Biographical / Historical
Patricia Ropke Updegraff, a lifelong Louisvillian, was born in 1920 and died on her 94th birthday in 2014. After graduating from University of Louisville, she established a day care for children of mothers who were involved in the war effort. She and husband Norman C. Updegraff were co-editors of the Louisville Engineer and Scientist, a monthly publication, from 1945 to 1964. From 1960 to 1968, she volunteered as manager of the Louisville Youth Orchestra. She was clerk or sheriff at her local polling place for thirty-five years, and a member and trustee of Highland Presbyterian Church. She sang for thirty-seven years in the chorus of the Louisville Bach Society, which she also served as secretary, program editor and translator. She was a board member of the Fund for the Arts, a member of the Filson Historical Society, the Kentucky Historical Society, the Caldwell County Historical Society, the Fincastle Chapter of the Daughters of the American Revolution, the Monday Afternoon Club, the German-American Club, the Woodcock Society and Friends of the School of Music at the University of Louisville, and was a Kentucky Colonel.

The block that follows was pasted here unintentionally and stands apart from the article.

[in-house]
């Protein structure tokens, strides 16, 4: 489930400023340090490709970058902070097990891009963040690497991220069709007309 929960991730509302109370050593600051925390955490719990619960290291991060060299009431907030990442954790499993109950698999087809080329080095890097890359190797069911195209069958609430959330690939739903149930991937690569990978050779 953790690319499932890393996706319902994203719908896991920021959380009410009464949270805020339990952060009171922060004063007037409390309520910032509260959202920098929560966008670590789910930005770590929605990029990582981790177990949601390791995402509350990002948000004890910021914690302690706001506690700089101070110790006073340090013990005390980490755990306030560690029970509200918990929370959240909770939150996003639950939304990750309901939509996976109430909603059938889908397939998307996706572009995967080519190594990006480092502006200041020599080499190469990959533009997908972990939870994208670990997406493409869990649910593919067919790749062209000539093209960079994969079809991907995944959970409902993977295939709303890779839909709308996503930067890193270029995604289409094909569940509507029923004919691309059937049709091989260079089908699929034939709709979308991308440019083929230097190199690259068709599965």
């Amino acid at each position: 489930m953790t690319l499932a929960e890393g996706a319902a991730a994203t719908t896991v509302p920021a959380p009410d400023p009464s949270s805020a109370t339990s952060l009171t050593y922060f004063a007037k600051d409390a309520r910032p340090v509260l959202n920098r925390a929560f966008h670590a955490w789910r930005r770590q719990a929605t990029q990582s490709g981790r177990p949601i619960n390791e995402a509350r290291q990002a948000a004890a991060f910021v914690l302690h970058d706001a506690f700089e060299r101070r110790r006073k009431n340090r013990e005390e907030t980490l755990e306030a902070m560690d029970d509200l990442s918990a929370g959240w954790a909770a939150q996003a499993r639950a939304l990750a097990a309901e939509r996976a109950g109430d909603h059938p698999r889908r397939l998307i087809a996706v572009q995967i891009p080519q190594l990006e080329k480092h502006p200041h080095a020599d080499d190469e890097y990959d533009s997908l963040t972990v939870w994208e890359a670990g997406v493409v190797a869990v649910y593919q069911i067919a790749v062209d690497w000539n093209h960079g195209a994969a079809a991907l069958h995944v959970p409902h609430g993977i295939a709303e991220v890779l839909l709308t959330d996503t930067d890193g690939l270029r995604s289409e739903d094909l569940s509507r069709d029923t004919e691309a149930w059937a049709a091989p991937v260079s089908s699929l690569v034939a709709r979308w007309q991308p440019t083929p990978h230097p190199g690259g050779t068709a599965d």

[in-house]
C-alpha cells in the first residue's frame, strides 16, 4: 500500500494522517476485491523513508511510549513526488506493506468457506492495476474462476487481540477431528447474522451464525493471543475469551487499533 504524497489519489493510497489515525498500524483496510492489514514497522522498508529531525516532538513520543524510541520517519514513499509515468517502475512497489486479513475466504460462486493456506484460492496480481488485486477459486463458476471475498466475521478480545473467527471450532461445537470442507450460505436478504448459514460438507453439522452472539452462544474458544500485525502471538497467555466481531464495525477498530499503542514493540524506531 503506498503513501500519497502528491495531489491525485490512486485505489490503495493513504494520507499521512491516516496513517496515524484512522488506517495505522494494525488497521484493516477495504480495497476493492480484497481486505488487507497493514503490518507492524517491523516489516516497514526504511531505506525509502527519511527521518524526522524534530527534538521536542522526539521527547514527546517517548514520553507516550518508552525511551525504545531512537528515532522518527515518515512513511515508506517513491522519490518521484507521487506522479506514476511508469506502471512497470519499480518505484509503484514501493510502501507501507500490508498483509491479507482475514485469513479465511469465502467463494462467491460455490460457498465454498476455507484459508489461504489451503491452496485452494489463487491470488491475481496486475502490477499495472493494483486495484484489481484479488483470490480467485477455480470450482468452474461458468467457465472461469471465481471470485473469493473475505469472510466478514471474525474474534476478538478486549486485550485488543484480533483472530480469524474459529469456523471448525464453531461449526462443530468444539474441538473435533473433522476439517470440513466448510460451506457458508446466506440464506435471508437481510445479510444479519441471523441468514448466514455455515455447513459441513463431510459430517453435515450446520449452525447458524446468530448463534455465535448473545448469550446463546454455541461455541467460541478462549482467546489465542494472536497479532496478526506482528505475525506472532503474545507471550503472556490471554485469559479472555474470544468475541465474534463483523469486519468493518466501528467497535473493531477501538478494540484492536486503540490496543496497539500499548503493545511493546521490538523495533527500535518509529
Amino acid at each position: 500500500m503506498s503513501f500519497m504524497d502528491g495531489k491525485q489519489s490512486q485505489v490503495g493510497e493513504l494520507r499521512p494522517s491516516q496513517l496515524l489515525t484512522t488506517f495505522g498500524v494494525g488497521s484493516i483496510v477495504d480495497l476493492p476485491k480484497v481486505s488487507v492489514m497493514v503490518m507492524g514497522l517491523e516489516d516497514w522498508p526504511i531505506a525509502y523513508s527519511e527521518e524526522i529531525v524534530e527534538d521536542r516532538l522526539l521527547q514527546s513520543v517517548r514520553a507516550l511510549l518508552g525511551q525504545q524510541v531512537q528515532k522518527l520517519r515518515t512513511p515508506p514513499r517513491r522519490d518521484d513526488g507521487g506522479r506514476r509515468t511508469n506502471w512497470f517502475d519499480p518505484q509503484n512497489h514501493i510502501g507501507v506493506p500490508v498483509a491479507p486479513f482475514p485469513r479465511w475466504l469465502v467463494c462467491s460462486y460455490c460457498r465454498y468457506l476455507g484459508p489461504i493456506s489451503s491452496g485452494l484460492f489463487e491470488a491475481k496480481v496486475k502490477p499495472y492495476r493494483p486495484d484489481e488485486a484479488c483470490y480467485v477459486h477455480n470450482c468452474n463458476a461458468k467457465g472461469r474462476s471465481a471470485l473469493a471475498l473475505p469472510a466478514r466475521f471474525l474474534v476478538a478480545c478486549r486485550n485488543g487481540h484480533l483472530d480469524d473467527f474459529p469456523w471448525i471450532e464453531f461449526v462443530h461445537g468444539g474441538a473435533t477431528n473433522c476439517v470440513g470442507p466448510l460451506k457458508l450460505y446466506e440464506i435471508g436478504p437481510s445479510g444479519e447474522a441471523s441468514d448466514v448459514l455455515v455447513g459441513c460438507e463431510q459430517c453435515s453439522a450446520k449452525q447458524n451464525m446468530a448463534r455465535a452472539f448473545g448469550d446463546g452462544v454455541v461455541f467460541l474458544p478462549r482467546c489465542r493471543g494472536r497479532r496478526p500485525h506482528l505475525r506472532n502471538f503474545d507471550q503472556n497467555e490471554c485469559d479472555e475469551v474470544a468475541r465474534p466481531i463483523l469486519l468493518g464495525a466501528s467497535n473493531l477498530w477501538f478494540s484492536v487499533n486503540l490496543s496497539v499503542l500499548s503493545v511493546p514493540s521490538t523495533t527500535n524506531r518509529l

Updegraff and a friend, Mrs. J. Paul Keith, successfully opposed plans of the Woman's Club of Louisville to raze two residences on South Fourth Street to create a parking lot for the club. The Woman’s Club of Louisville had purchased 1328 and 1332 South Fourth Street with plans to raze them in order to build a parking lot for the club members. Updegraff, the Landmark Commission, the Preservation Alliance, and community members fought this action, and the battle was extensively covered in the local press. In an attempt to save the houses from destruction, Updegraff decided to provide other means of parking. After exploring several options and with contributions from community members, she purchased a property on Park Avenue to use as a parking lot. The city filed lawsuits against the Woman’s Club which eventually reached the Kentucky Supreme Court (City of Louisville vs. Woman’s Club, No. 76-298, December 17, 1976). The court ruled that the city had the right to purchase the property, but the city was not able to provide all the funds. Community members donated, and the two buildings were purchased by the city and later sold with the understanding that they would be restored.